The music that comes out of the Mahamaya Experience is, if nothing else, eclectic and adventurous. A core of South and South East Asian sounds, predominantly sitar driven, becomes a springboard to dive into other styles and genres, resulting in a heady blend of Occident meets Orient, tradition and experimentation, the what was and the what might be.
Run Goddess Run sees such fusions being taken to an even further degree. Here, those core sounds, identifiably seeped in the sounds and style of that continent, are pushed through a jazz template, and the result is a beautiful, free-form sonic adventure.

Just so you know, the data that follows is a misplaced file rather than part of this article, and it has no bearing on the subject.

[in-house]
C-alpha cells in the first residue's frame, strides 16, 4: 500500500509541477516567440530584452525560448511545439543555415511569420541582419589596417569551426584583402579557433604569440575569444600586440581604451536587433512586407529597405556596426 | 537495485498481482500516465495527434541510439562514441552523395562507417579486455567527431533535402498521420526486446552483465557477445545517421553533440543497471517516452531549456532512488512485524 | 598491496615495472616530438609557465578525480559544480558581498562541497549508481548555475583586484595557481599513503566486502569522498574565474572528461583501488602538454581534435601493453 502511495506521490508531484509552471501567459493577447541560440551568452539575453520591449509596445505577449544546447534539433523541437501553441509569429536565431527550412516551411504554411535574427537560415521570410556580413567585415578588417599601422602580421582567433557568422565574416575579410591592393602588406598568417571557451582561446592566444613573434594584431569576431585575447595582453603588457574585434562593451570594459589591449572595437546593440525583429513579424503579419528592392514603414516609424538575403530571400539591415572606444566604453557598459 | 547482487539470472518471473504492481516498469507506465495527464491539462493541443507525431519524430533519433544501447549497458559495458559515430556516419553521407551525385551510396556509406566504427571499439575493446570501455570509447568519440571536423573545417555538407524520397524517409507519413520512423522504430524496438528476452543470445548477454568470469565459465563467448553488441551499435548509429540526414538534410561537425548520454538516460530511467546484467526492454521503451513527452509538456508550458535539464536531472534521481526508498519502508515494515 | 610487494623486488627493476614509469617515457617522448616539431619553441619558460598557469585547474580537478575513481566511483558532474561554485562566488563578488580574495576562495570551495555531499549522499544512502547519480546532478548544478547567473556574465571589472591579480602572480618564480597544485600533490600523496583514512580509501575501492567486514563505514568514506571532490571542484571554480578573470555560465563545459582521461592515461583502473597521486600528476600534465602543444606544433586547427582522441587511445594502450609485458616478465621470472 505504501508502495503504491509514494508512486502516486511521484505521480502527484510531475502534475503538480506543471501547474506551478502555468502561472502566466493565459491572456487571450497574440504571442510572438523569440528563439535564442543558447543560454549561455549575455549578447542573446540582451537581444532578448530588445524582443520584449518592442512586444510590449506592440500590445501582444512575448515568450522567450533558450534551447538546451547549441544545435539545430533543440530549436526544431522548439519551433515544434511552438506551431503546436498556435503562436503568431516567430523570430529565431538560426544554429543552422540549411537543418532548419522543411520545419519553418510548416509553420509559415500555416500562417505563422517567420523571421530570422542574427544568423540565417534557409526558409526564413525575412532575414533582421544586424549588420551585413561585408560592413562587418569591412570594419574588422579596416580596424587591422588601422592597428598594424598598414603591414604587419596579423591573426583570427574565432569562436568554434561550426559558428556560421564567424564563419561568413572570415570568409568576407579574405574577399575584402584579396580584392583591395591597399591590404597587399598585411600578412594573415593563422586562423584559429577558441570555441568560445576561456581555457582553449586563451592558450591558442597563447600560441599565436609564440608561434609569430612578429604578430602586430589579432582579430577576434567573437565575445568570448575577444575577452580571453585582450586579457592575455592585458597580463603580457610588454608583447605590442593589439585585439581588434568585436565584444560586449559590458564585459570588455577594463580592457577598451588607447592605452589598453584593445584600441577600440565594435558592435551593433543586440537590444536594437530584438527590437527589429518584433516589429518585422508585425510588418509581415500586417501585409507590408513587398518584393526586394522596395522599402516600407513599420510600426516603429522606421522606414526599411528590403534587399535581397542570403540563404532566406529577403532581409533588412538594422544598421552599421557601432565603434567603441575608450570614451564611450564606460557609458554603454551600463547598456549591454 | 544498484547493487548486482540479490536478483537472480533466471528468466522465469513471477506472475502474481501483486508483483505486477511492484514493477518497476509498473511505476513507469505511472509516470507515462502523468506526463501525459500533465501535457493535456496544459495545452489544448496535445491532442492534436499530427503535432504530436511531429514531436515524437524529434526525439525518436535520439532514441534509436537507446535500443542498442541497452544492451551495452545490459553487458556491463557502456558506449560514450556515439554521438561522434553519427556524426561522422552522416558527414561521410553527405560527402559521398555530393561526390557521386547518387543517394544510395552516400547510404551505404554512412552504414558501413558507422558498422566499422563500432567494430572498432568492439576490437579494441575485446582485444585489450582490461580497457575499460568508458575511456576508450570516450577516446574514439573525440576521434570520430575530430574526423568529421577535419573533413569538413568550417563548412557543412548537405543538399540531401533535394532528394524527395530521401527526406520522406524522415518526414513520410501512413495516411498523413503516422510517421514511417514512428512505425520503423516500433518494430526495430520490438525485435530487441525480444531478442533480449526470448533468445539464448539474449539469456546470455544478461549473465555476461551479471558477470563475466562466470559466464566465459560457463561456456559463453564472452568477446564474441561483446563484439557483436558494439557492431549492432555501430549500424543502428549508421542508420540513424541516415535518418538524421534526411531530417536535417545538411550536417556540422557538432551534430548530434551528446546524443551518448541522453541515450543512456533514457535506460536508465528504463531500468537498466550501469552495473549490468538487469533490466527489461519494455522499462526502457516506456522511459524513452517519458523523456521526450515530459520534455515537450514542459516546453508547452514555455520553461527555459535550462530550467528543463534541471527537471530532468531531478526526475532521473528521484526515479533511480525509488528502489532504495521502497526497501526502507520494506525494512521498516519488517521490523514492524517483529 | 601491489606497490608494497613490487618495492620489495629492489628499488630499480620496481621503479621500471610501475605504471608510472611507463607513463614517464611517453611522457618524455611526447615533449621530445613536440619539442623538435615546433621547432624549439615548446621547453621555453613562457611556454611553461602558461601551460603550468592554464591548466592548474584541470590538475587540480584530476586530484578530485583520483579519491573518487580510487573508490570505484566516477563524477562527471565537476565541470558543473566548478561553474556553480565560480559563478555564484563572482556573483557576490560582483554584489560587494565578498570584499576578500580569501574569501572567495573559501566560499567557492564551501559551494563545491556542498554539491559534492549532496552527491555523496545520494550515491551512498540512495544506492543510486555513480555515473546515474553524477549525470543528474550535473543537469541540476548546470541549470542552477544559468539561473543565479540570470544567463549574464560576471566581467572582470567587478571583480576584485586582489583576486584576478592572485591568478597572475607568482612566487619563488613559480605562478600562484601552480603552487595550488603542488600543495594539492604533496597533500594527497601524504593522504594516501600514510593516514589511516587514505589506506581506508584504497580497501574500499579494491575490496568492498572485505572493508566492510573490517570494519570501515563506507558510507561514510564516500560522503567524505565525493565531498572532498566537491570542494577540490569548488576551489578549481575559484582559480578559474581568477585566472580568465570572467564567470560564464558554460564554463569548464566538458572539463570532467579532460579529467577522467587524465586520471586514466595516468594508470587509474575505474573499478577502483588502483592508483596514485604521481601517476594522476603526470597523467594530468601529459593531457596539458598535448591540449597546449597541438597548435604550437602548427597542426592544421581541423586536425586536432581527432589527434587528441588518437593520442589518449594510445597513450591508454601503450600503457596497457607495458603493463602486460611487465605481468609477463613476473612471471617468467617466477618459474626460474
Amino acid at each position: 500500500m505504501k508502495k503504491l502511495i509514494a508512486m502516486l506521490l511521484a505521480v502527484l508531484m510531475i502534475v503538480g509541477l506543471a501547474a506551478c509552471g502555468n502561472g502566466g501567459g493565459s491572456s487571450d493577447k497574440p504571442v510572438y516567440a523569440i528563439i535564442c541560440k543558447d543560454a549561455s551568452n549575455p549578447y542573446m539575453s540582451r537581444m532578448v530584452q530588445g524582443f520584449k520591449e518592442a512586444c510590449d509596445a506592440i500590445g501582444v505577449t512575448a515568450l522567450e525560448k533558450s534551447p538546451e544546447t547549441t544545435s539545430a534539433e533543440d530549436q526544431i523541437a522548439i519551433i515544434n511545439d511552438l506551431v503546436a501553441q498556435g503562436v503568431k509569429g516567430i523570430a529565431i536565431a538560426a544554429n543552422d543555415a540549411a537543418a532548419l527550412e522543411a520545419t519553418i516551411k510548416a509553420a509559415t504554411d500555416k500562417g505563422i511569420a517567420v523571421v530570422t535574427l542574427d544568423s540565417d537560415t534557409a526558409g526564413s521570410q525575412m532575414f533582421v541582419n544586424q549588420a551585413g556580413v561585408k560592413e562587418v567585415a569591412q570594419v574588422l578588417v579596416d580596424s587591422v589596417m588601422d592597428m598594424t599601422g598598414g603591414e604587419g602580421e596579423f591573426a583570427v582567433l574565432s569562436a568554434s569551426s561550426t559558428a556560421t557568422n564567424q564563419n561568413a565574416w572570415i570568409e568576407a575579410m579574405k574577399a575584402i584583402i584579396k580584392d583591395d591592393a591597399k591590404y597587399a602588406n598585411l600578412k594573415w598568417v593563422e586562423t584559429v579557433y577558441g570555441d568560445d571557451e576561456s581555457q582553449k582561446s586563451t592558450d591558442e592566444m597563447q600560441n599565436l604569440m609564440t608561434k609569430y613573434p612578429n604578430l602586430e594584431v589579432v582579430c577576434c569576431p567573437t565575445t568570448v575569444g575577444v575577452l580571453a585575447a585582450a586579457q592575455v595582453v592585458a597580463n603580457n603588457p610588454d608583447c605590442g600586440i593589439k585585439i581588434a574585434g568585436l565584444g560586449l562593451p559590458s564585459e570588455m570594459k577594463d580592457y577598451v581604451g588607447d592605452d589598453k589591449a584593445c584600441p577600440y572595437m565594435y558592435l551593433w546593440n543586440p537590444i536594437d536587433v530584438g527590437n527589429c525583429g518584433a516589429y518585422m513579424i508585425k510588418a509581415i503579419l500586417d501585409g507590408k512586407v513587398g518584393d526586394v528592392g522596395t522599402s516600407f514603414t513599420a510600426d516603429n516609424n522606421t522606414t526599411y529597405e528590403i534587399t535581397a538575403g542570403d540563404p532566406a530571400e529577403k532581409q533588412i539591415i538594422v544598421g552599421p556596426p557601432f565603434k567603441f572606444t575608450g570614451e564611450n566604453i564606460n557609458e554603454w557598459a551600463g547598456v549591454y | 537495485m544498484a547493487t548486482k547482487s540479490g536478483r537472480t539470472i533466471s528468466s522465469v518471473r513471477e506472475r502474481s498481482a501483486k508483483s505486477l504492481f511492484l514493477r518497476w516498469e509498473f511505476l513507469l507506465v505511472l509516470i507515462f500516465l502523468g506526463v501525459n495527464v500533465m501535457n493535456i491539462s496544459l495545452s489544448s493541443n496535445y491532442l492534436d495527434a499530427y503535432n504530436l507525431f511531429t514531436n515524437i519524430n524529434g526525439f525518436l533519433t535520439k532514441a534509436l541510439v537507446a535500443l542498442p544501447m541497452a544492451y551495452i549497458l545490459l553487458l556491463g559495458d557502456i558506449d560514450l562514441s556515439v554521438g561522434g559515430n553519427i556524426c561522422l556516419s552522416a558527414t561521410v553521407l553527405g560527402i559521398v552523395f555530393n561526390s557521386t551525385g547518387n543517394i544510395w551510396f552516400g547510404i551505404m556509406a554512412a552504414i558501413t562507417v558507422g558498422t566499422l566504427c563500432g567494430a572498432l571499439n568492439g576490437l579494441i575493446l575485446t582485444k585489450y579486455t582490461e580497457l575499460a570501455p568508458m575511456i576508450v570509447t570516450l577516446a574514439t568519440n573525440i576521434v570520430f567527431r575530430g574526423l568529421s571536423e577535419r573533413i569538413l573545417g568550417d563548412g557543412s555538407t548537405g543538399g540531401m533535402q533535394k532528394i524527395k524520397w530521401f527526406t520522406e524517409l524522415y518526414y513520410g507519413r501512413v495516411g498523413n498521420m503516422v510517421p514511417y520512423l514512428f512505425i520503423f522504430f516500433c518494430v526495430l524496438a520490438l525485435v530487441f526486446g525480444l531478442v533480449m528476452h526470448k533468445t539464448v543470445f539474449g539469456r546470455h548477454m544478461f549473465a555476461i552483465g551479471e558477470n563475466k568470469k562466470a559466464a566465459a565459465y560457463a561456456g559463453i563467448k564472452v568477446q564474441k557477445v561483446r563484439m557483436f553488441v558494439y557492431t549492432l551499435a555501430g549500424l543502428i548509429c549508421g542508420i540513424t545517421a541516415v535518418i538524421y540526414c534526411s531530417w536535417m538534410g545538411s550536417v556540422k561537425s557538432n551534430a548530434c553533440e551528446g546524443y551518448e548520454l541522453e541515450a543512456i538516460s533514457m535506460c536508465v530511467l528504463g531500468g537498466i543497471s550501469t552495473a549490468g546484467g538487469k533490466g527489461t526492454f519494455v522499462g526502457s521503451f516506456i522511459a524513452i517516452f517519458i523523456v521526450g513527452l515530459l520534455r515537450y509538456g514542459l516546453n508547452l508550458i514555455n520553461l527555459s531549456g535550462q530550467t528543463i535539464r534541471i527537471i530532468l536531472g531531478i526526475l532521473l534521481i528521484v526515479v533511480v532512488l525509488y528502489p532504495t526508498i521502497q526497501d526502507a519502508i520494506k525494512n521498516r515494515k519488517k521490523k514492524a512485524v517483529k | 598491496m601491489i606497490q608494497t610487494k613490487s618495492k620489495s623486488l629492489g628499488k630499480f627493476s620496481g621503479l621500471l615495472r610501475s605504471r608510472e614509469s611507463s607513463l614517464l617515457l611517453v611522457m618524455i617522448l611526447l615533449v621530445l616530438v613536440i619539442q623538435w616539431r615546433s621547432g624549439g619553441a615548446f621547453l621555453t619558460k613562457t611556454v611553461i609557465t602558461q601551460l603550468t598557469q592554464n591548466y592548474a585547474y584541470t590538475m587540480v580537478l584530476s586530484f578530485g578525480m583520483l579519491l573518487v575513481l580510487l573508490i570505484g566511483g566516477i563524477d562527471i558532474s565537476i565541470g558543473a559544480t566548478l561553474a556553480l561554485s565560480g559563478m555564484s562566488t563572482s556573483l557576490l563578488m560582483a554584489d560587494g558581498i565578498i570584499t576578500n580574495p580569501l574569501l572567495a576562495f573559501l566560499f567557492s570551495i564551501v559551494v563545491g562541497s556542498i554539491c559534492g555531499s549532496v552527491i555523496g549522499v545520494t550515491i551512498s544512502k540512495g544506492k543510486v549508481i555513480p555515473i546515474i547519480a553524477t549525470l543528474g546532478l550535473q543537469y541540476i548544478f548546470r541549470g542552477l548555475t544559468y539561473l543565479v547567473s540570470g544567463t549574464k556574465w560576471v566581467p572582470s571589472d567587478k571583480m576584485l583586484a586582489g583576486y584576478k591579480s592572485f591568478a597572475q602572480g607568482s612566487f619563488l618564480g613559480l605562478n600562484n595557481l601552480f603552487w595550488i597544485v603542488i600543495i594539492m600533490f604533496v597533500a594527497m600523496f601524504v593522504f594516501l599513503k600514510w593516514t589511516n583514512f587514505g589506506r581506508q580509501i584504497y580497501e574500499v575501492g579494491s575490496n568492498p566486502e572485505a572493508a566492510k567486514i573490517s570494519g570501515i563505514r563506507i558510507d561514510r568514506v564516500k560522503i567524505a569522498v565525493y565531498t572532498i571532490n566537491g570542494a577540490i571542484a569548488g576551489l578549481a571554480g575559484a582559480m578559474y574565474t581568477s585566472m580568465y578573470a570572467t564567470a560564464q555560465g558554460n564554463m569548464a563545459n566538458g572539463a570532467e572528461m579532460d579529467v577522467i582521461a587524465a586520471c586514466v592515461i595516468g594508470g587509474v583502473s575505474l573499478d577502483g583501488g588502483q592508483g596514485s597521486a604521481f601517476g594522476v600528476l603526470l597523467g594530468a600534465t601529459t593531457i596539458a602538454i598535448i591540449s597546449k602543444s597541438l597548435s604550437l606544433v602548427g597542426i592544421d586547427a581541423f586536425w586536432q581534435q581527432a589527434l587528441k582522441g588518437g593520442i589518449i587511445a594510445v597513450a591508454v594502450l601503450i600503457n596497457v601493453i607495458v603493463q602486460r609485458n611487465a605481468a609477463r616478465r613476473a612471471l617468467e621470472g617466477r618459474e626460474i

With the sitar perhaps taking the place of what would typically, in the Western jazz traditions at least, be the role of the saxophone, trumpet or piano, it takes an odyssey through stylings and timings, driven to even greater heights by complex and ornate percussion, the additional string inclusions and all manner of eclectic and exotic instrumentation.
Run Goddess Run is the most western-leaning Mahamaya Experience has sounded, though that isn’t to say that they don’t explore all manner of cultural sounds via these creative clashes. But this is the one time they sound like the music is the house band of a dimension and distance-bending music club. One that seems that if you take the right-hand door out of the club, you will find yourself in a side street of Logan Square, the jazz music heart of Chicago, and the other that leads to the backstage area of a music festival in Kolkata.